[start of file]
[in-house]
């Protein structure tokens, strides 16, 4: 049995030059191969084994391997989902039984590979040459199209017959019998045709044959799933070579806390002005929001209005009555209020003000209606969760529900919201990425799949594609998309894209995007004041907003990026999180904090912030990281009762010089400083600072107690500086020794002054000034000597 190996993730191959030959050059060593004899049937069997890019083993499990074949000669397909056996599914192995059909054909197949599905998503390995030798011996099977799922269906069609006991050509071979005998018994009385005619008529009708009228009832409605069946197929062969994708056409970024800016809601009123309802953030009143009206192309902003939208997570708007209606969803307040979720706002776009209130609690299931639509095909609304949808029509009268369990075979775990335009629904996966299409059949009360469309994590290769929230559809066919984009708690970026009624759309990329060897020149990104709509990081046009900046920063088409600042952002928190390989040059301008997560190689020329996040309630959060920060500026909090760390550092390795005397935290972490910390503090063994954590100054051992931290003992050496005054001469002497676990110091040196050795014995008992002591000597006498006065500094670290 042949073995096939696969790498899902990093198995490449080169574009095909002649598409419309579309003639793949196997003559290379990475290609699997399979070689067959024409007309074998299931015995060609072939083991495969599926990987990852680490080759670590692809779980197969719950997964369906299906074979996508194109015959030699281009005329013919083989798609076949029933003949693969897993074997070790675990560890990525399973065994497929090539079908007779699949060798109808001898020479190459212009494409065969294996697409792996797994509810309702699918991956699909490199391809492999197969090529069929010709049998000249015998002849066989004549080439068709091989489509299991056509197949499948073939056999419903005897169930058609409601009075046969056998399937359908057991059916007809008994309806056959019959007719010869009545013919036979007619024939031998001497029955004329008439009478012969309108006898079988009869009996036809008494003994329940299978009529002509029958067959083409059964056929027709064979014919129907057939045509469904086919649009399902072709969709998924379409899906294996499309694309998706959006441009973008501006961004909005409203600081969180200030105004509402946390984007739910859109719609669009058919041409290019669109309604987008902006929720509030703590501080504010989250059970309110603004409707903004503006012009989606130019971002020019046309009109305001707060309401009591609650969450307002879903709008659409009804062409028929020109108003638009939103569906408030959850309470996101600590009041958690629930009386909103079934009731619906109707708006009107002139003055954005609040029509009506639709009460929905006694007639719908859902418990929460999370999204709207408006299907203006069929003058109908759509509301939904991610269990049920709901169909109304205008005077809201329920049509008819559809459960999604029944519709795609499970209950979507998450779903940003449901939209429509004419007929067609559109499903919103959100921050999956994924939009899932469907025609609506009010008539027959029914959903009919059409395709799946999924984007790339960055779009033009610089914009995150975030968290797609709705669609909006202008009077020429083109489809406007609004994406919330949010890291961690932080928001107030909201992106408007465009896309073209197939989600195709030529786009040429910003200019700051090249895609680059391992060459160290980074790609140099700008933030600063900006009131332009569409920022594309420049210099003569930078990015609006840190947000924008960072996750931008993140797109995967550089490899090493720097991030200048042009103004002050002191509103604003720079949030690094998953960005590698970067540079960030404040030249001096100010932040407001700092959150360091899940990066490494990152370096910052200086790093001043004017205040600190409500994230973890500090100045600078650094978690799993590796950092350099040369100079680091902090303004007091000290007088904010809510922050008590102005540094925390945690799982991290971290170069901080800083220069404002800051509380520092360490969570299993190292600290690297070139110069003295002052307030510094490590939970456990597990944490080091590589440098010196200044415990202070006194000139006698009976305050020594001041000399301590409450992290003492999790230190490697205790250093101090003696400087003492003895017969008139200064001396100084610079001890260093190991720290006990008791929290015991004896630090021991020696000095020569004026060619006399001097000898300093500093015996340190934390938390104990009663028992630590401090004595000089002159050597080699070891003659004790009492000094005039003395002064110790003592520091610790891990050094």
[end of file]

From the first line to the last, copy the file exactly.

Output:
[in-house]
């Protein structure tokens, strides 16, 4: 049995030059191969084994391997989902039984590979040459199209017959019998045709044959799933070579806390002005929001209005009555209020003000209606969760529900919201990425799949594609998309894209995007004041907003990026999180904090912030990281009762010089400083600072107690500086020794002054000034000597 190996993730191959030959050059060593004899049937069997890019083993499990074949000669397909056996599914192995059909054909197949599905998503390995030798011996099977799922269906069609006991050509071979005998018994009385005619008529009708009228009832409605069946197929062969994708056409970024800016809601009123309802953030009143009206192309902003939208997570708007209606969803307040979720706002776009209130609690299931639509095909609304949808029509009268369990075979775990335009629904996966299409059949009360469309994590290769929230559809066919984009708690970026009624759309990329060897020149990104709509990081046009900046920063088409600042952002928190390989040059301008997560190689020329996040309630959060920060500026909090760390550092390795005397935290972490910390503090063994954590100054051992931290003992050496005054001469002497676990110091040196050795014995008992002591000597006498006065500094670290 042949073995096939696969790498899902990093198995490449080169574009095909002649598409419309579309003639793949196997003559290379990475290609699997399979070689067959024409007309074998299931015995060609072939083991495969599926990987990852680490080759670590692809779980197969719950997964369906299906074979996508194109015959030699281009005329013919083989798609076949029933003949693969897993074997070790675990560890990525399973065994497929090539079908007779699949060798109808001898020479190459212009494409065969294996697409792996797994509810309702699918991956699909490199391809492999197969090529069929010709049998000249015998002849066989004549080439068709091989489509299991056509197949499948073939056999419903005897169930058609409601009075046969056998399937359908057991059916007809008994309806056959019959007719010869009545013919036979007619024939031998001497029955004329008439009478012969309108006898079988009869009996036809008494003994329940299978009529002509029958067959083409059964056929027709064979014919129907057939045509469904086919649009399902072709969709998924379409899906294996499309694309998706959006441009973008501006961004909005409203600081969180200030105004509402946390984007739910859109719609669009058919041409290019669109309604987008902006929720509030703590501080504010989250059970309110603004409707903004503006012009989606130019971002020019046309009109305001707060309401009591609650969450307002879903709008659409009804062409028929020109108003638009939103569906408030959850309470996101600590009041958690629930009386909103079934009731619906109707708006009107002139003055954005609040029509009506639709009460929905006694007639719908859902418990929460999370999204709207408006299907203006069929003058109908759509509301939904991610269990049920709901169909109304205008005077809201329920049509008819559809459960999604029944519709795609499970209950979507998450779903940003449901939209429509004419007929067609559109499903919103959100921050999956994924939009899932469907025609609506009010008539027959029914959903009919059409395709799946999924984007790339960055779009033009610089914009995150975030968290797609709705669609909006202008009077020429083109489809406007609004994406919330949010890291961690932080928001107030909201992106408007465009896309073209197939989600195709030529786009040429910003200019700051090249895609680059391992060459160290980074790609140099700008933030600063900006009131332009569409920022594309420049210099003569930078990015609006840190947000924008960072996750931008993140797109995967550089490899090493720097991030200048042009103004002050002191509103604003720079949030690094998953960005590698970067540079960030404040030249001096100010932040407001700092959150360091899940990066490494990152370096910052200086790093001043004017205040600190409500994230973890500090100045600078650094978690799993590796950092350099040369100079680091902090303004007091000290007088904010809510922050008590102005540094925390945690799982991290971290170069901080800083220069404002800051509380520092360490969570299993190292600290690297070139110069003295002052307030510094490590939970456990597990944490080091590589440098010196200044415990202070006194000139006698009976305050020594001041000399301590409450992290003492999790230190490697205790250093101090003696400087003492003895017969008139200064001396100084610079001890260093190991720290006990008791929290015991004896630090021991020696000095020569004026060619006399001097000898300093500093015996340190934390938390104990009663028992630590401090004595000089002159050597080699070891003659004790009492000094005039003395002064110790003592520091610790891990050094």